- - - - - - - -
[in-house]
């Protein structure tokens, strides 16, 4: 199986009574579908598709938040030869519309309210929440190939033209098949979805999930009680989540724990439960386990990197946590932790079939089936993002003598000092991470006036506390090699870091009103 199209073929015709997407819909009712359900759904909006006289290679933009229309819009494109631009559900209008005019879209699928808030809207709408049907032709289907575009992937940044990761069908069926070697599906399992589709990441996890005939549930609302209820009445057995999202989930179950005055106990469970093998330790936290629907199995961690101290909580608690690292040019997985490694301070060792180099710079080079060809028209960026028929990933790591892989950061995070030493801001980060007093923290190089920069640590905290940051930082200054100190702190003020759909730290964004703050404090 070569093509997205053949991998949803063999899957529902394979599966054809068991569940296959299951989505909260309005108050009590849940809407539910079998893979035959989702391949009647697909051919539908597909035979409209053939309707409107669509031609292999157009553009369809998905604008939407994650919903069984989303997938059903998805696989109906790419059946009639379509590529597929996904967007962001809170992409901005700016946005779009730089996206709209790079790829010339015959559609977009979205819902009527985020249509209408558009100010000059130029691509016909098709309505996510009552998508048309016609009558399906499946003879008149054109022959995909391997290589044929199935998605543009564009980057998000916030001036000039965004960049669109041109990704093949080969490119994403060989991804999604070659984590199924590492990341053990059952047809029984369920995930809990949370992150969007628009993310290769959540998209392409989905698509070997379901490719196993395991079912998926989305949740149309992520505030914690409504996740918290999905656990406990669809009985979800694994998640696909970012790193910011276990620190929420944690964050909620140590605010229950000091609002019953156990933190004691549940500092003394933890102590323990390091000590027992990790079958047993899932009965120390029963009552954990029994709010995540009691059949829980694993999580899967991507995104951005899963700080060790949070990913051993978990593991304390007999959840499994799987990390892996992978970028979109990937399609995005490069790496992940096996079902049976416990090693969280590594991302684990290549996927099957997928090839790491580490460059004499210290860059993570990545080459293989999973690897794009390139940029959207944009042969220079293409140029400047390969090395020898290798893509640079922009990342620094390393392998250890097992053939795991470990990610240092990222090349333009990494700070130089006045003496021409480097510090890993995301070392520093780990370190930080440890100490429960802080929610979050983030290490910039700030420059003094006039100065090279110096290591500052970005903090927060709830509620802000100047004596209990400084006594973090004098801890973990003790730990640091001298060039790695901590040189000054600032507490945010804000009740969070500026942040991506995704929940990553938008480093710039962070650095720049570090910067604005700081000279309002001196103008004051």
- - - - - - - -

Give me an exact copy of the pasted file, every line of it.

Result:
[in-house]
């Protein structure tokens, strides 16, 4: 199986009574579908598709938040030869519309309210929440190939033209098949979805999930009680989540724990439960386990990197946590932790079939089936993002003598000092991470006036506390090699870091009103 199209073929015709997407819909009712359900759904909006006289290679933009229309819009494109631009559900209008005019879209699928808030809207709408049907032709289907575009992937940044990761069908069926070697599906399992589709990441996890005939549930609302209820009445057995999202989930179950005055106990469970093998330790936290629907199995961690101290909580608690690292040019997985490694301070060792180099710079080079060809028209960026028929990933790591892989950061995070030493801001980060007093923290190089920069640590905290940051930082200054100190702190003020759909730290964004703050404090 070569093509997205053949991998949803063999899957529902394979599966054809068991569940296959299951989505909260309005108050009590849940809407539910079998893979035959989702391949009647697909051919539908597909035979409209053939309707409107669509031609292999157009553009369809998905604008939407994650919903069984989303997938059903998805696989109906790419059946009639379509590529597929996904967007962001809170992409901005700016946005779009730089996206709209790079790829010339015959559609977009979205819902009527985020249509209408558009100010000059130029691509016909098709309505996510009552998508048309016609009558399906499946003879008149054109022959995909391997290589044929199935998605543009564009980057998000916030001036000039965004960049669109041109990704093949080969490119994403060989991804999604070659984590199924590492990341053990059952047809029984369920995930809990949370992150969007628009993310290769959540998209392409989905698509070997379901490719196993395991079912998926989305949740149309992520505030914690409504996740918290999905656990406990669809009985979800694994998640696909970012790193910011276990620190929420944690964050909620140590605010229950000091609002019953156990933190004691549940500092003394933890102590323990390091000590027992990790079958047993899932009965120390029963009552954990029994709010995540009691059949829980694993999580899967991507995104951005899963700080060790949070990913051993978990593991304390007999959840499994799987990390892996992978970028979109990937399609995005490069790496992940096996079902049976416990090693969280590594991302684990290549996927099957997928090839790491580490460059004499210290860059993570990545080459293989999973690897794009390139940029959207944009042969220079293409140029400047390969090395020898290798893509640079922009990342620094390393392998250890097992053939795991470990990610240092990222090349333009990494700070130089006045003496021409480097510090890993995301070392520093780990370190930080440890100490429960802080929610979050983030290490910039700030420059003094006039100065090279110096290591500052970005903090927060709830509620802000100047004596209990400084006594973090004098801890973990003790730990640091001298060039790695901590040189000054600032507490945010804000009740969070500026942040991506995704929940990553938008480093710039962070650095720049570090910067604005700081000279309002001196103008004051």